We haven’t written recently about HD Radio because there has been little to say. The 200+ noncommercial stations that took CPB’s offer to establish HD channels are still on the hook for them. The deal the stations made with CPB requires stations to pay CPB back if they abandon HD broadcasting.
Some noncom stations have created new FM stations by having HD channels simulcast on FM translators. In most cases this is working. But lots of HD channels, commercial and noncommercial, continue to bear the expense of providing HD to practically no one. Lately I have been seeing “blind” ads offer to lease HD channels like subcarriers that provide Muzak and reading services for the blind. So, the much hyped HD Radio is becoming a side-band service.
SIGNS OF THE TIMES
• Radio World recently reported [link] that iHeartRadio has leased the HD2 channel for WWPR, New York, to RUSA Radio [link], a Russian language news service based in Brooklyn. It appears to have similarities to RT – Russia Today, though it is unknown if the Russian government provides funding.
The FCC requires that licensees know what foreign language programs are saying on their frequencies, so we hope someone at iHeart knows Russian and is monitoring their HD2 channel.
• South Dakota Public Broadcasting (SDPB) is now simulcasting their HD2 Classical music channel on previously unused digital TV channels because so few people are tuning to it on HD. SDPB operates statewide FM and PBS TV networks.
MICHIGAN RADIO LEADS NIELSEN AUDIO FALL 2016 DIARY MARKET RATINGS FOR FULL-TIME NEWS STATIONS
We crunched the numbers for the top 25 full-time NPR News stations based on Nielsen Audio’s estimates of weekly cumulative listeners for Fall 2016 compared to Fall 2015. Michigan Radio’s stations in five Diary markets leads the list with 304,200 weekly listeners, up 7% from Fall 2015.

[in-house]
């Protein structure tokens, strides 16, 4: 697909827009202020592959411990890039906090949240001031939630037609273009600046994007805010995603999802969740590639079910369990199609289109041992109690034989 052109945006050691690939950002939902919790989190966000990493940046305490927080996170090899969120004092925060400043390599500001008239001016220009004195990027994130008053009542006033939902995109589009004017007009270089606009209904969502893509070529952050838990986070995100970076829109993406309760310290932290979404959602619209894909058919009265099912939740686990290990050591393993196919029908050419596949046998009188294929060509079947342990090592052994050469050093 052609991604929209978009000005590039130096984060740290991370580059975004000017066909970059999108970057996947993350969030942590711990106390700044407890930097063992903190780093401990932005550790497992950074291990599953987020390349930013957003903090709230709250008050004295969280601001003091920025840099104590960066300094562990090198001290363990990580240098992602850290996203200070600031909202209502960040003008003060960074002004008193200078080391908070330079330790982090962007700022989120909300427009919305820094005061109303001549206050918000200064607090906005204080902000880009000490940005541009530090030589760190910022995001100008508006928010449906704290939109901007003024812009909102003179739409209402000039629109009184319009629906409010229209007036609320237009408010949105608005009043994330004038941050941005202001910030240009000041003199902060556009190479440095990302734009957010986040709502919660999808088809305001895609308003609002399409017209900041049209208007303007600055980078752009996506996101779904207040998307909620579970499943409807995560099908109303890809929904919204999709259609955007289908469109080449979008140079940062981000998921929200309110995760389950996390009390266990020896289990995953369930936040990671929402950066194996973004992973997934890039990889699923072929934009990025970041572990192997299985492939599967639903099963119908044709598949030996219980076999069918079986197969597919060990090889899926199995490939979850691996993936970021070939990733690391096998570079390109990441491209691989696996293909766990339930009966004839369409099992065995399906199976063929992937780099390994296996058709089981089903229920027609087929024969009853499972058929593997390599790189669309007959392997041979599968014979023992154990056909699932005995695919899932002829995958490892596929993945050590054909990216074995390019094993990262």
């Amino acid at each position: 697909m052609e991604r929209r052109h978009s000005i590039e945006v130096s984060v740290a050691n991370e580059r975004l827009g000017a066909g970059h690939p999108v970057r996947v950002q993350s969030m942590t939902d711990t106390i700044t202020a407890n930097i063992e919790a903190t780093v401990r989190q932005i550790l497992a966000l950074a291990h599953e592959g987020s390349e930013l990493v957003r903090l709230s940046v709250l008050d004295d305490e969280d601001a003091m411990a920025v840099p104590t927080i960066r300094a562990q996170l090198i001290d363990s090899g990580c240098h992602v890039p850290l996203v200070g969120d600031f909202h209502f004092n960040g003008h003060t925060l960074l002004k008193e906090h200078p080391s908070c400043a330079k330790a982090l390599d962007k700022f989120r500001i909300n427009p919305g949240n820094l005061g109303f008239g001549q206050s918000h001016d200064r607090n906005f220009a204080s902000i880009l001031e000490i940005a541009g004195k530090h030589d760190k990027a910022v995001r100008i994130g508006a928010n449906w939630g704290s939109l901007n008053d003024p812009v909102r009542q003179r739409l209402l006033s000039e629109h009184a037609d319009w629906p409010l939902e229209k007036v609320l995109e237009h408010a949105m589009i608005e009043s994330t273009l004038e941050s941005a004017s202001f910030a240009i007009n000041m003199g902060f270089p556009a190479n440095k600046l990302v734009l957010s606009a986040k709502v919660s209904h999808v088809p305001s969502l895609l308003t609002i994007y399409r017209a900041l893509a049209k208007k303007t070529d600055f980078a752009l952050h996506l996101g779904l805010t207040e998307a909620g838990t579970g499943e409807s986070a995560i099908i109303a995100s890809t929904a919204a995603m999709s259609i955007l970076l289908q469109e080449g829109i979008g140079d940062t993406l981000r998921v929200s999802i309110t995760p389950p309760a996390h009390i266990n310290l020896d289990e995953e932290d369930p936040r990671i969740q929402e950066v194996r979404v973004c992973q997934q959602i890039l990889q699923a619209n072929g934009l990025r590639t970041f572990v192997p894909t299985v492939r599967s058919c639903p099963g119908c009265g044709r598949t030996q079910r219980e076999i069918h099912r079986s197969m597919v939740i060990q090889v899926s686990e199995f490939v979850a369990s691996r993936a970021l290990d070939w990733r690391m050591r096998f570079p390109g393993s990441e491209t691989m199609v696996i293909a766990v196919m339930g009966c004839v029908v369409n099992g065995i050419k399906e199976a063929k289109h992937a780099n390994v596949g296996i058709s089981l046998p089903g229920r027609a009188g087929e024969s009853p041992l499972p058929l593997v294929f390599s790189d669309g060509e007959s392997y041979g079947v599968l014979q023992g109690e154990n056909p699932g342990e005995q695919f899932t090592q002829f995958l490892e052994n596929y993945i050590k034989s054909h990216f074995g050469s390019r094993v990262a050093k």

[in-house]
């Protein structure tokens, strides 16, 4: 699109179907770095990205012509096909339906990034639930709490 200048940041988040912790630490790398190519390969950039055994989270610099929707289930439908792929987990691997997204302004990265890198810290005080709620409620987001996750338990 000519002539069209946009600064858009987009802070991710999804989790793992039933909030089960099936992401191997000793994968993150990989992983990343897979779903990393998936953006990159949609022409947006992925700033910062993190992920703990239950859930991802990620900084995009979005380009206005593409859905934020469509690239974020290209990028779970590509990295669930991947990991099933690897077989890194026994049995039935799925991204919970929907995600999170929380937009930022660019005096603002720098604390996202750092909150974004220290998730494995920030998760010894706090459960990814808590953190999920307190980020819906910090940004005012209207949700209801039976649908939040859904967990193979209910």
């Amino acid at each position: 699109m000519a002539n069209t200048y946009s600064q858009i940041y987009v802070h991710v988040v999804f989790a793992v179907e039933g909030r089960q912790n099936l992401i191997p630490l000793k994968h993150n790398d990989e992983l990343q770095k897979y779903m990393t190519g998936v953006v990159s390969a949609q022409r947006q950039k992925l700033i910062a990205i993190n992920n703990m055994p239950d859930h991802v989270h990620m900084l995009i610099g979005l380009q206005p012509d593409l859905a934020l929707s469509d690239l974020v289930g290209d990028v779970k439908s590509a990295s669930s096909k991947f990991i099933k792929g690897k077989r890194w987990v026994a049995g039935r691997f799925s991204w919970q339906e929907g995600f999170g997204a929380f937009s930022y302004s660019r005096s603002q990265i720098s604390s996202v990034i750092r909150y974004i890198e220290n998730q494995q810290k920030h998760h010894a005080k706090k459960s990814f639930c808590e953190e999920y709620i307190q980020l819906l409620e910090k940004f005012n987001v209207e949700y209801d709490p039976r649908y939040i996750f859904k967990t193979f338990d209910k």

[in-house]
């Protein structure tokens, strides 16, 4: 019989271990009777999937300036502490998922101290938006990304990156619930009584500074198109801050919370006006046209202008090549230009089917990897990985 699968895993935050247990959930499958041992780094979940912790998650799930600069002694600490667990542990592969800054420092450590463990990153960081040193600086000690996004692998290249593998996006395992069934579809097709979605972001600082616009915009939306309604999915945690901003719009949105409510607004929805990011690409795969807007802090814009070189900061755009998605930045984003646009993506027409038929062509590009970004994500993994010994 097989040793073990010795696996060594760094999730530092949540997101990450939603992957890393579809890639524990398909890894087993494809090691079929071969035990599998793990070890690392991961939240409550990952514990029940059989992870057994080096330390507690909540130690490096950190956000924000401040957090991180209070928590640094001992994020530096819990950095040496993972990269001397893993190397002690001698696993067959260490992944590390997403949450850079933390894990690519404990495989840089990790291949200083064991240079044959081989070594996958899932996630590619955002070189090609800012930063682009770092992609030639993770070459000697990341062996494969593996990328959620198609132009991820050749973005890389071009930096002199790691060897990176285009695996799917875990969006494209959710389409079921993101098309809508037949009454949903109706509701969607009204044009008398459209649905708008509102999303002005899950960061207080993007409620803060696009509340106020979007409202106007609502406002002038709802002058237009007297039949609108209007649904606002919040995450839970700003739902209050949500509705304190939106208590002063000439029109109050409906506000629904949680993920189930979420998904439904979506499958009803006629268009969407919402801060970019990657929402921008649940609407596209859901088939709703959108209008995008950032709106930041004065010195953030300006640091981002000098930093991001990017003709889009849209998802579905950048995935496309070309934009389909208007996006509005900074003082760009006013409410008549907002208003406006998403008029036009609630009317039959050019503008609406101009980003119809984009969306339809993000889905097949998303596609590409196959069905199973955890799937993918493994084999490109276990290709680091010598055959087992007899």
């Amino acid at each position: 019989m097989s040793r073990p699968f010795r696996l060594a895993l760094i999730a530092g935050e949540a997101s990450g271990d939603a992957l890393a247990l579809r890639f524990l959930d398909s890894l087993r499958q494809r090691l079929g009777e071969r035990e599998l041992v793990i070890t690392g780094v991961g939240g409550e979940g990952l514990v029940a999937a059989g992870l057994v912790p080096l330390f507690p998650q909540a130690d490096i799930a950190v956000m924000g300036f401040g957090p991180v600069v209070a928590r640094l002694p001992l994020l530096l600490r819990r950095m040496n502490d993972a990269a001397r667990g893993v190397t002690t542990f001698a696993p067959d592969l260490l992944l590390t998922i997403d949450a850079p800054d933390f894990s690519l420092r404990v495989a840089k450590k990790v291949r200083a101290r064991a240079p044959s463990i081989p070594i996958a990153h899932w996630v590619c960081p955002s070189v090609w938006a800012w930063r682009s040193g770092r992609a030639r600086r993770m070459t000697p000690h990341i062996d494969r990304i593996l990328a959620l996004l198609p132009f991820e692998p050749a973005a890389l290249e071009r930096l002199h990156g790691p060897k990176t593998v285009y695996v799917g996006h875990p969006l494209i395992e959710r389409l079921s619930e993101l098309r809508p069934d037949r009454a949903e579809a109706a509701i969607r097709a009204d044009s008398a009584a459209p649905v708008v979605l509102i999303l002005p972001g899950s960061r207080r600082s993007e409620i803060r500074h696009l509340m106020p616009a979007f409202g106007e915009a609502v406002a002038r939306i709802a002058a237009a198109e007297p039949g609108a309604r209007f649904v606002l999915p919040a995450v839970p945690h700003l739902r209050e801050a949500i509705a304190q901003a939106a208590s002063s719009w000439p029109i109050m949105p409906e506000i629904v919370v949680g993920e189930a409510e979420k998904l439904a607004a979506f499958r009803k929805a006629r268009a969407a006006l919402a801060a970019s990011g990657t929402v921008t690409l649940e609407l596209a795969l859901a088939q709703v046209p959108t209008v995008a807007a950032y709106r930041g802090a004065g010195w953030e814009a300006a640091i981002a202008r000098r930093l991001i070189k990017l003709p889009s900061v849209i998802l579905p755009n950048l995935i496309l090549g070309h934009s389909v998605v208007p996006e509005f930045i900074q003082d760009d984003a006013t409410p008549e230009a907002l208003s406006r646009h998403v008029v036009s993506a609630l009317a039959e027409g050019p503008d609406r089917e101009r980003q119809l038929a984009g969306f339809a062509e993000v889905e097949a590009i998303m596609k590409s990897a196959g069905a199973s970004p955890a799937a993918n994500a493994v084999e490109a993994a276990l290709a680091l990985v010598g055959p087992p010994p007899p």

But wait, there is more: WUOM, Michigan Radio’s flagship, had 195,700 estimated weekly listeners in Fall 2016 in Detroit, a PPM market.
(A note on the methodology: We are tracking full-time News stations to keep this an apples-to-apples comparison. Dual format stations are being compiled for another report. For example, WFFC in Roanoke is included but WVTF, also in Roanoke, is a dual format station and will be shown in the subsequent report.)
For ease of reading, we have broken the top 25 into two groups: 1 through 10 and 11 through 25.
Overall, 15 (63%) stations or regional networks increased estimated weekly listeners in the past year. Nine (37%) had decreases in weekly listeners. We could not compare WWNO because they did not subscribe to the Fall 2015 “book.”
We are listing KLCC on the chart but not in the analysis because we do not have confidence in the data.
KAZU, Monterey-Santa Cruz, led the percentage gains, largely because of the demise of KUSP.
KIPO had an estimated 23% more weekly listeners in Fall 2016 compared with Fall 2015.
WYSO in the Dayton market, had the biggest percentage decline 15%.
WAMC, in Albany and four other markets, added the biggest number of weekly listeners, up 23%. KRCC in Colorado Springs and Pueblo, had the biggest decline, down 11,400 weekly listeners.